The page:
The term is called the swamp mosaic. Bright green are slash pine and palmetto. Dark green is a hardwood hammock. Brownish green are senescing cypress. It’s a bit of an optical illusion looking at the photo above. The highest ground is actually the hardwood hammock, even though it looks recessed. And the lowest ground is the cypress strand despite its appearance that it is higher up. Actually, I take that back: Even lower than the cypress is the open pond to the right. I would venture a guess that’s about 4 feet deep, about half the depth of the water in the adjacent cypress and the hammock being completely dry. And I almost forgot. About mid photo, a little to the right, is a marl prairie. It’s flooded shin deep with water.
My old philosophy was …
It either rained or it didn’t.
That changed when a local meteorologist introduced me to the idea of Big Rain Days (BRDs). Basically, a BRD is any day when an inch or more of rain, on average, falls across all of south Florida. If that doesn’t sound like a lot, that’s because you’re thinking “locally.” Regionally for all of south Florida, a day that produces over an inch of rain is a big event. The result: The water table usually jumps up an octave or two, using the guitar scale, and from cypress to pinelands if we’re talking specifically in the Big Cypress Swamp. On average (as shown above by the big black drops) south Florida averages 5 BRDs per year. This year is trending on the low side with just 3.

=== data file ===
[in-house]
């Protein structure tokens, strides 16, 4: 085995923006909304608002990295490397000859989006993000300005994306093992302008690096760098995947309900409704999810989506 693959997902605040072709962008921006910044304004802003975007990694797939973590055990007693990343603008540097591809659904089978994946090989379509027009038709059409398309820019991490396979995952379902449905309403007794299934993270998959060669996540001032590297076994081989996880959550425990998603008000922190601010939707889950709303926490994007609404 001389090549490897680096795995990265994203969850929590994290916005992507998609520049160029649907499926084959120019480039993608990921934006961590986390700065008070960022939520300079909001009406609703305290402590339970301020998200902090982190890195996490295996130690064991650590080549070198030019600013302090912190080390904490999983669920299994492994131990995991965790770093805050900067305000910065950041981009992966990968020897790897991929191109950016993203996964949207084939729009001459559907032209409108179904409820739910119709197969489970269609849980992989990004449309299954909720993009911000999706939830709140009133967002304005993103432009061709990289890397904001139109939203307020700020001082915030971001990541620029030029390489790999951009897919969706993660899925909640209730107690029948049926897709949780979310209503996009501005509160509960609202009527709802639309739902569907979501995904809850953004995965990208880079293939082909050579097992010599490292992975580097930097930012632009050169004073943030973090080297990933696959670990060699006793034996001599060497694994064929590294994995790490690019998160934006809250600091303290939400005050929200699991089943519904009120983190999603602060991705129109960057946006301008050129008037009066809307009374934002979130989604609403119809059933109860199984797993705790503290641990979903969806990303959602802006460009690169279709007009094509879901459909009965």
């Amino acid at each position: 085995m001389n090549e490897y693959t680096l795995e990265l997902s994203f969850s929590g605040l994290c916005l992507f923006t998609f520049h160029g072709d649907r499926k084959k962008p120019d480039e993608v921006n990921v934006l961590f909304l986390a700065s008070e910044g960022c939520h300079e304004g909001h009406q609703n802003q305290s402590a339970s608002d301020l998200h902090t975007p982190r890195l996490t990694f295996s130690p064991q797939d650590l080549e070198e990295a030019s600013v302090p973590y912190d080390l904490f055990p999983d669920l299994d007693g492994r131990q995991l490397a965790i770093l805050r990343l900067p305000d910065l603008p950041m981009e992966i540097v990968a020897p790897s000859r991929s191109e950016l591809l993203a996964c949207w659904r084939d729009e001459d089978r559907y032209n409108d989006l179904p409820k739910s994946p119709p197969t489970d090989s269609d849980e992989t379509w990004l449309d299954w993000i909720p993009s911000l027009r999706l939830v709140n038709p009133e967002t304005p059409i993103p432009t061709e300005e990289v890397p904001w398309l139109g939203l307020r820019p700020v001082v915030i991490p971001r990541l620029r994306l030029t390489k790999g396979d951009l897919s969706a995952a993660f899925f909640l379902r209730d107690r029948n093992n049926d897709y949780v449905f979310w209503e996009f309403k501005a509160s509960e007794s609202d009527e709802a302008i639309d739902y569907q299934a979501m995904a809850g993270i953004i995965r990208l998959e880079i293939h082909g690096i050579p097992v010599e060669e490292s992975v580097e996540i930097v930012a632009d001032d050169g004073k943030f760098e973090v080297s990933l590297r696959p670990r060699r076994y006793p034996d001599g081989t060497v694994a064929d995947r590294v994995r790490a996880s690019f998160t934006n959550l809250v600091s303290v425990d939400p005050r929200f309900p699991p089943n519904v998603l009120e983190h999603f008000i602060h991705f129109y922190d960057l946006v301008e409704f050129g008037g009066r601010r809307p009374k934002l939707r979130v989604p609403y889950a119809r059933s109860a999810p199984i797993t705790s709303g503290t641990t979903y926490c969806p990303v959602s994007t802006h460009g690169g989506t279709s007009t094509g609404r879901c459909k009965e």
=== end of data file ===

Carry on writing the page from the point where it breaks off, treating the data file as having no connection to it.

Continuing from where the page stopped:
But back to my point: It’s now been many a year that I’ve classified south Florida’s rain into three tiers: (1) no rain, (2) moderate rain and (3) BRDs. Then struck my brainstorm. What about the days that just fall short, but over a consecutive 2-day period meet the “one or more inch” mark?
That’s where the new “almost BRDs (ABRDs)” come in handy. They’re shown on the graph above as the larger blue dots with the dark-blue outline. In my book, they’re as good as a low-order single-day BRD.